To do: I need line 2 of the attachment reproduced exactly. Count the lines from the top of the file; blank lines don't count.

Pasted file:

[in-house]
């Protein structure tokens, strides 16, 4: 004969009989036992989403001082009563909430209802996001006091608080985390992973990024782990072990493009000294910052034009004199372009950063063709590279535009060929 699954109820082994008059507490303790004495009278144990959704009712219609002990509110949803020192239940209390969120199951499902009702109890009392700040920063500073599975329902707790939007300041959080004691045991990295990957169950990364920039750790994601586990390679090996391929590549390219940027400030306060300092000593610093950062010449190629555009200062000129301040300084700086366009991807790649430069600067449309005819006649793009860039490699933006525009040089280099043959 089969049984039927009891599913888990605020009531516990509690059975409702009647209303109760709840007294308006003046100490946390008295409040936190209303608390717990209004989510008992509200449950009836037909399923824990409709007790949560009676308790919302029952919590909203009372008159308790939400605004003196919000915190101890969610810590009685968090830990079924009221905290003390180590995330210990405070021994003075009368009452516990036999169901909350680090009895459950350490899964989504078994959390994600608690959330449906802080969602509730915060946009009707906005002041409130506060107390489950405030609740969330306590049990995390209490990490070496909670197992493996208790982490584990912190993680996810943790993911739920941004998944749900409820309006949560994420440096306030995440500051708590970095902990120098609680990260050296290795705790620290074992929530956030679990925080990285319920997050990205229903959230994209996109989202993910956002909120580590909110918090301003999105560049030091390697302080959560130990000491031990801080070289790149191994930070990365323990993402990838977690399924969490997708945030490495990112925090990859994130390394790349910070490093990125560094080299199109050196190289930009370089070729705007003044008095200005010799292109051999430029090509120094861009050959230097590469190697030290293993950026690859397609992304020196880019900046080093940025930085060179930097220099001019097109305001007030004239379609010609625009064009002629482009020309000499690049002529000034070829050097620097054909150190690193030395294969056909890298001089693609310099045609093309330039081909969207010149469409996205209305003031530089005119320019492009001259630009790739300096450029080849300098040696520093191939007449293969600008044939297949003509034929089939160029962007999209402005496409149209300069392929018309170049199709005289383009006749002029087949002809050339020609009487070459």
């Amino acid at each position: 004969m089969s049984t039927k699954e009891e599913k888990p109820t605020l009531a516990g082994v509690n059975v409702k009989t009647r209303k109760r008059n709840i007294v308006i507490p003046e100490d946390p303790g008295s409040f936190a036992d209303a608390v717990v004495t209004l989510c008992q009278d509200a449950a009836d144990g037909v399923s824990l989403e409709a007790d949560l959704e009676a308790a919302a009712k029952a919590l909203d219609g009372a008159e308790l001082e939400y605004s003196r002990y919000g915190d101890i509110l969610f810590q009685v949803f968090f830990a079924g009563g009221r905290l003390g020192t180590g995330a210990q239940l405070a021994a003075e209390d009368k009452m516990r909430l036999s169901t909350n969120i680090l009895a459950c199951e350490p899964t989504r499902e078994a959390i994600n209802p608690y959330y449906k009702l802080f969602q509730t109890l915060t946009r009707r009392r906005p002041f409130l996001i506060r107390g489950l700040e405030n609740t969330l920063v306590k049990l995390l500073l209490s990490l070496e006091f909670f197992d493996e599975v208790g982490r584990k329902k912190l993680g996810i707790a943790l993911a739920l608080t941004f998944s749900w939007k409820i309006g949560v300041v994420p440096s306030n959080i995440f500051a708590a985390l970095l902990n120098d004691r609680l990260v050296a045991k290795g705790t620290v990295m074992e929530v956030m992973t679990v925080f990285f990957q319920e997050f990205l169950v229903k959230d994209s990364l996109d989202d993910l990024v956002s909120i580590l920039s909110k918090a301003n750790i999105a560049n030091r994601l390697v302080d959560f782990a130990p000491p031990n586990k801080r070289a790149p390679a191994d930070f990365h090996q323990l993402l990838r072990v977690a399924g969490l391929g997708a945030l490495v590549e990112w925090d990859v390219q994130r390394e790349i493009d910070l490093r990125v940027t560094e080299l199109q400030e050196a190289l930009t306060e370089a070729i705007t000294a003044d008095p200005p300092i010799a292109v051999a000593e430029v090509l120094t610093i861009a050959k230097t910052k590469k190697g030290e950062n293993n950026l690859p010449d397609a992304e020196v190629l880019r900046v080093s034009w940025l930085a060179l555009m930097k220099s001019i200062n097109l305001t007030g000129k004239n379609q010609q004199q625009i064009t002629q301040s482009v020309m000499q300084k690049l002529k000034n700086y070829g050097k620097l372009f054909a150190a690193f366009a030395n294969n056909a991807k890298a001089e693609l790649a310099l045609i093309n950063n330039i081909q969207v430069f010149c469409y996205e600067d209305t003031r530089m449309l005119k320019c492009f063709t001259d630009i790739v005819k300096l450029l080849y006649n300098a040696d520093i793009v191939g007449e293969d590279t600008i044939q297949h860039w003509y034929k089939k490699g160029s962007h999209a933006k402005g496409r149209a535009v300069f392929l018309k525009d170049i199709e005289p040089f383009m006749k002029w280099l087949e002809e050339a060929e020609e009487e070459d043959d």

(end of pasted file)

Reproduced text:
């Protein structure tokens, strides 16, 4: 004969009989036992989403001082009563909430209802996001006091608080985390992973990024782990072990493009000294910052034009004199372009950063063709590279535009060929 699954109820082994008059507490303790004495009278144990959704009712219609002990509110949803020192239940209390969120199951499902009702109890009392700040920063500073599975329902707790939007300041959080004691045991990295990957169950990364920039750790994601586990390679090996391929590549390219940027400030306060300092000593610093950062010449190629555009200062000129301040300084700086366009991807790649430069600067449309005819006649793009860039490699933006525009040089280099043959 089969049984039927009891599913888990605020009531516990509690059975409702009647209303109760709840007294308006003046100490946390008295409040936190209303608390717990209004989510008992509200449950009836037909399923824990409709007790949560009676308790919302029952919590909203009372008159308790939400605004003196919000915190101890969610810590009685968090830990079924009221905290003390180590995330210990405070021994003075009368009452516990036999169901909350680090009895459950350490899964989504078994959390994600608690959330449906802080969602509730915060946009009707906005002041409130506060107390489950405030609740969330306590049990995390209490990490070496909670197992493996208790982490584990912190993680996810943790993911739920941004998944749900409820309006949560994420440096306030995440500051708590970095902990120098609680990260050296290795705790620290074992929530956030679990925080990285319920997050990205229903959230994209996109989202993910956002909120580590909110918090301003999105560049030091390697302080959560130990000491031990801080070289790149191994930070990365323990993402990838977690399924969490997708945030490495990112925090990859994130390394790349910070490093990125560094080299199109050196190289930009370089070729705007003044008095200005010799292109051999430029090509120094861009050959230097590469190697030290293993950026690859397609992304020196880019900046080093940025930085060179930097220099001019097109305001007030004239379609010609625009064009002629482009020309000499690049002529000034070829050097620097054909150190690193030395294969056909890298001089693609310099045609093309330039081909969207010149469409996205209305003031530089005119320019492009001259630009790739300096450029080849300098040696520093191939007449293969600008044939297949003509034929089939160029962007999209402005496409149209300069392929018309170049199709005289383009006749002029087949002809050339020609009487070459």